“Busan West” Film Festival will begin this year, and is set to take place March 8-10.
The festival is being staged by Chapman University’s Dodge College of Film and Media Arts in partnership with South Korea’s Busan International Film Festival – the biggest film fest of Asia.
Busan West is expanding its program, and even expanded its program for this year. The 2013 Busan West program features a special opening night event and a martial arts retrospective, all designed to showcase Korean and Asian culture through food, music, and decor.
Q & A sessions led by notable film scholars will guide the audiences in conversation with several of Asia’s top film directors and talents who have committed to participate at Busan West and personally introduce their films.
BZFilm talked to Professor Nam Lee, an expert in Pan-Asian film, who spoke about the upcoming festival, and revealed what is to be expected from the upcoming event.
Dr. Lee, why has it been decided to host the 2013 Busan West Film Fest at Chapman University?
In 2009, Dodge College of Film and Media Arts at Chapman University established a partnership with Busan International Film Festival to create and organize annual Busan West Film Festival at Chapman. It was part of Dodge College’s effort to expand international relationship with Asia and Asian film communities and to introduce new films from Asia to our students and American audience. Busan West is a window to contemporary Asian cinema and a bridge between Hollywood and Asia.
The first Busan West was held in Nov. 2009 with 6 Korean directors invited to present their new films. Park Chan-wook was the first Busan West Icon Award recipient and Kim Jee-woon was also there to present his work Bittersweet Life.
The second Busan West was held in Nov. 2011 with Korean director Bong Joon-ho as the Icon Award recipient. Park and Bong, as award recipients, offered a masterclass to our film students. This year, we are moving the dates to March and the festival will be held annually.
This year’s festival expands, by adding short films nomination. Why was such idea considered in the first place?
The idea had been there from the beginning, however, it did not materialize until this year. Busan West, as a bridge between the US and Asia, should encourage and support Asian American filmmaking because Busan West is American version of Busan International Film Festival which is well known for fostering regional filmmaking and emerging directors.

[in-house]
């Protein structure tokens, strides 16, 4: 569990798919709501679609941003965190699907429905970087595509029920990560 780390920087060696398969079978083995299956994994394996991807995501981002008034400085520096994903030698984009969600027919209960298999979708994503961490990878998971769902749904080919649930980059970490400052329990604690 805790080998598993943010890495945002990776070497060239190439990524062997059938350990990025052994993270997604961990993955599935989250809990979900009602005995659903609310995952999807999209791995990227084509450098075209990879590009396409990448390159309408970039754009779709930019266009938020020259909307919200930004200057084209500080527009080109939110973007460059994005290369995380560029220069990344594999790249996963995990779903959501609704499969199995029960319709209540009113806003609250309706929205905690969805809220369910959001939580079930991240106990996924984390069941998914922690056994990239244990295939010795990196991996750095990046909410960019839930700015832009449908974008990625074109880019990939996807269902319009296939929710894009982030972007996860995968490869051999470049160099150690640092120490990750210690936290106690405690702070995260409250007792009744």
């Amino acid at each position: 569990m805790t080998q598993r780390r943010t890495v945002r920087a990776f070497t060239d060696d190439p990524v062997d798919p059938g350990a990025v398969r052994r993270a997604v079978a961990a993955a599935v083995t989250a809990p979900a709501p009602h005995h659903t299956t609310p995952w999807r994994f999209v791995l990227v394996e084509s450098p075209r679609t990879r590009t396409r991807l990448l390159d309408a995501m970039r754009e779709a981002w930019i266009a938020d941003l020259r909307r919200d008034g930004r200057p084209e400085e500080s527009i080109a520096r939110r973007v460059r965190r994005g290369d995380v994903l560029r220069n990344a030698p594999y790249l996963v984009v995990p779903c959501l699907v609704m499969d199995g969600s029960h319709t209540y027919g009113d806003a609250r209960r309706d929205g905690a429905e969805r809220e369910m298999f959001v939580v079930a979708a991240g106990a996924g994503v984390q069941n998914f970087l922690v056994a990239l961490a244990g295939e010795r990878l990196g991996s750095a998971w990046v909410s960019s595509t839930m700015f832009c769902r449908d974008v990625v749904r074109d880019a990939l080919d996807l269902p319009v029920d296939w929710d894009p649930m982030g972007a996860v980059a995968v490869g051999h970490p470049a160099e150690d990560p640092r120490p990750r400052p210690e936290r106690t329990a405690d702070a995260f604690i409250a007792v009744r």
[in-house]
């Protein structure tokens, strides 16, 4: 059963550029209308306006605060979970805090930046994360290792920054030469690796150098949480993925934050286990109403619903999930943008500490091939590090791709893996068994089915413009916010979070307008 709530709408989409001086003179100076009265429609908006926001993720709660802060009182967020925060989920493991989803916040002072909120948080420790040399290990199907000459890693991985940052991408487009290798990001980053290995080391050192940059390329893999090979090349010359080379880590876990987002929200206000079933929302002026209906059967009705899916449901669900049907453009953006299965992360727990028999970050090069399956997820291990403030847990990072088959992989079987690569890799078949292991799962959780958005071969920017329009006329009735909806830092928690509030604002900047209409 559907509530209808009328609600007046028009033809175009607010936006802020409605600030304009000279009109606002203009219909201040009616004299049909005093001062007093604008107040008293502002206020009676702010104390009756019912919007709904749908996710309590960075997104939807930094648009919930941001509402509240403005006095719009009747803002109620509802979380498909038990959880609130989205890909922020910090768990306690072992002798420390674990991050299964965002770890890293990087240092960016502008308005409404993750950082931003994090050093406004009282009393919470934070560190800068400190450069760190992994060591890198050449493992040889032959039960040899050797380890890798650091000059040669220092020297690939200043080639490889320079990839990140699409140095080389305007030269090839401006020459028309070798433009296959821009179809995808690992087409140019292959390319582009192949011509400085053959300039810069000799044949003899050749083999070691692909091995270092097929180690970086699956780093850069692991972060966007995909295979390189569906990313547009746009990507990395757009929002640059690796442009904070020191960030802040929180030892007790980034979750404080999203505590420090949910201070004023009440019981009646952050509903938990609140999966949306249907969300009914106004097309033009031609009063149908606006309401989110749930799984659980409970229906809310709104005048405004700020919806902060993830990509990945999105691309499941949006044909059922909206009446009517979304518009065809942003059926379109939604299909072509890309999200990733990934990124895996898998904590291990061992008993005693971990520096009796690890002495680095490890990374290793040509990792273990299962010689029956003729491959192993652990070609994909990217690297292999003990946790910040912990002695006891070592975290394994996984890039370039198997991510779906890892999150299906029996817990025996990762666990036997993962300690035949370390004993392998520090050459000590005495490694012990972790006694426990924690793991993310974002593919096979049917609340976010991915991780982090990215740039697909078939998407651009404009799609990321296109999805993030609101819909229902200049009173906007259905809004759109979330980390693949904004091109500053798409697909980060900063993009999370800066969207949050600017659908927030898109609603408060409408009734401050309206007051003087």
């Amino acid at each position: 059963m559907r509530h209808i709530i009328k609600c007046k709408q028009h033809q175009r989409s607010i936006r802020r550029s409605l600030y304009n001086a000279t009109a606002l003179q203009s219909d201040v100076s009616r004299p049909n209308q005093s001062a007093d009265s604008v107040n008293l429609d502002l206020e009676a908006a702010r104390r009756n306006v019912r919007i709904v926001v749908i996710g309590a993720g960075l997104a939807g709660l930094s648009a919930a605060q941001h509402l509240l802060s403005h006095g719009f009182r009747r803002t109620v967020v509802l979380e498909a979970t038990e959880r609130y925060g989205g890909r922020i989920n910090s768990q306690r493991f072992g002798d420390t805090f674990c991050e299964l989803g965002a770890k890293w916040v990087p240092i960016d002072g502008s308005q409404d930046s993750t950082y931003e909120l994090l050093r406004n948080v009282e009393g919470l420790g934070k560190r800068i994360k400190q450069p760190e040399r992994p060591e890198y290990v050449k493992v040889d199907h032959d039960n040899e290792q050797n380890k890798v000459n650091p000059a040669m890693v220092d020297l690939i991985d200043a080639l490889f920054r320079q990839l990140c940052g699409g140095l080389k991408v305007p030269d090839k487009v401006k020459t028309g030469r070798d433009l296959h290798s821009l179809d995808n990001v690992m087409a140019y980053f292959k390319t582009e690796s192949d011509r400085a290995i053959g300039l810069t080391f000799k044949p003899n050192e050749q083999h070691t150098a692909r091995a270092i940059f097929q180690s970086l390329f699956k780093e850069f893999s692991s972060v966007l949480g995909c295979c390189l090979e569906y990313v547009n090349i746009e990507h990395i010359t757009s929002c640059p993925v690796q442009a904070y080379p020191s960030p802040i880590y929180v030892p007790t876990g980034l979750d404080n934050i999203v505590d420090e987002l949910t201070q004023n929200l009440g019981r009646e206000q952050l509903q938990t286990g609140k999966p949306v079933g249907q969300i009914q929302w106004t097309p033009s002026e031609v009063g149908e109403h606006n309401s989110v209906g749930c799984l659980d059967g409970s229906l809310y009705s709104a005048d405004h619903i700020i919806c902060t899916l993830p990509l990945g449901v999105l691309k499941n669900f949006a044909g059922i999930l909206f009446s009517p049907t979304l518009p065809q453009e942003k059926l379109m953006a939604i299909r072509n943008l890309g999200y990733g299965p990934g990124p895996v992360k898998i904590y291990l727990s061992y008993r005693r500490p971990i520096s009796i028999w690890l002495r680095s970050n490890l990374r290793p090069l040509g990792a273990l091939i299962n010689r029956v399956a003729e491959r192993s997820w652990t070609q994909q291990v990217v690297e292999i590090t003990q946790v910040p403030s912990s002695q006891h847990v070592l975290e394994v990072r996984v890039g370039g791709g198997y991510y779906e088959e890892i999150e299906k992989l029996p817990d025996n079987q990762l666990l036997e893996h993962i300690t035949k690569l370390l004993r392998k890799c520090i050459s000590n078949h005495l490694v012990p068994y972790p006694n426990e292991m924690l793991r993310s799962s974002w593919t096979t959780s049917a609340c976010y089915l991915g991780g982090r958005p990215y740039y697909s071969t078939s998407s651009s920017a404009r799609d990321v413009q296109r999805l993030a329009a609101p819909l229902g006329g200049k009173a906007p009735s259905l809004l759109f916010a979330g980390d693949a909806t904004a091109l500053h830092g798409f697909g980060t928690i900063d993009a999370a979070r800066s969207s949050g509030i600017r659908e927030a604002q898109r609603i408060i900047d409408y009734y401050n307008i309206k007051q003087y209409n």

One of the goals of Busan West is to to encourage Asian-American filmmaking and to introduce their films to Busan International Film Festival by giving the winners opportunity to screen their films at BIFF. It is a way to support local filmmakers. Also a short film festival is a great way to discover new talents across the nation.
How is the local community reacting to the upcoming event thus far?
We feel that the interest is growing as we move into the third installment of the festival in terms attracting local sponsors. Asian communities in LA and OC area are also becoming more aware of the festival. Also we are attracting more media attention as well. We are slowly building our reputation.
Please tell us more about the martial arts retrospective, that the festival promises. What will be shown and told at the festival, regarding martial arts?
We are organizing a small martial arts retrospective to commemorate the 40th anniversary of the US release of the “Five Fingers of Death.” a Hong Kong martial arts film directed by a Korean Chung Chnag-hwa. It is the first martial arts movie that became a box office hit in the US (followed by Bruce Lee films) thus, starting the “kung-fu boom” in the US in the 70s. It is now a cult classic. We are showing the film with the director present to have a Q&A with the audience.
We are bringing two other classic martial arts films: Tsui Hark’s Once Upon a Time in China (1993) and Iron Monkey(1993) another cult classic. Also, we are in contact with one of the emerging martial arts filmmaker from China with a new martial arts film. In conjunction with the screening, there will be a panel discussion moderated by our faculty Dr. David Desser with filmmakers.
Will the festival touch upon films from North Korea?
Not this year but if we find interesting North Korean films that we would like to introduce to American audience, we will include them in our program.
What else the upcoming festival has planned, that was not mentioned on Chapman Un’s blog?
We will have our line-up finalized early February. Besides Martial Arts Classics Special and Kim Jee-woon mini retrospective, 6 new films from Asia will be selected to be screened. We will also confirm our guest filmmakers.
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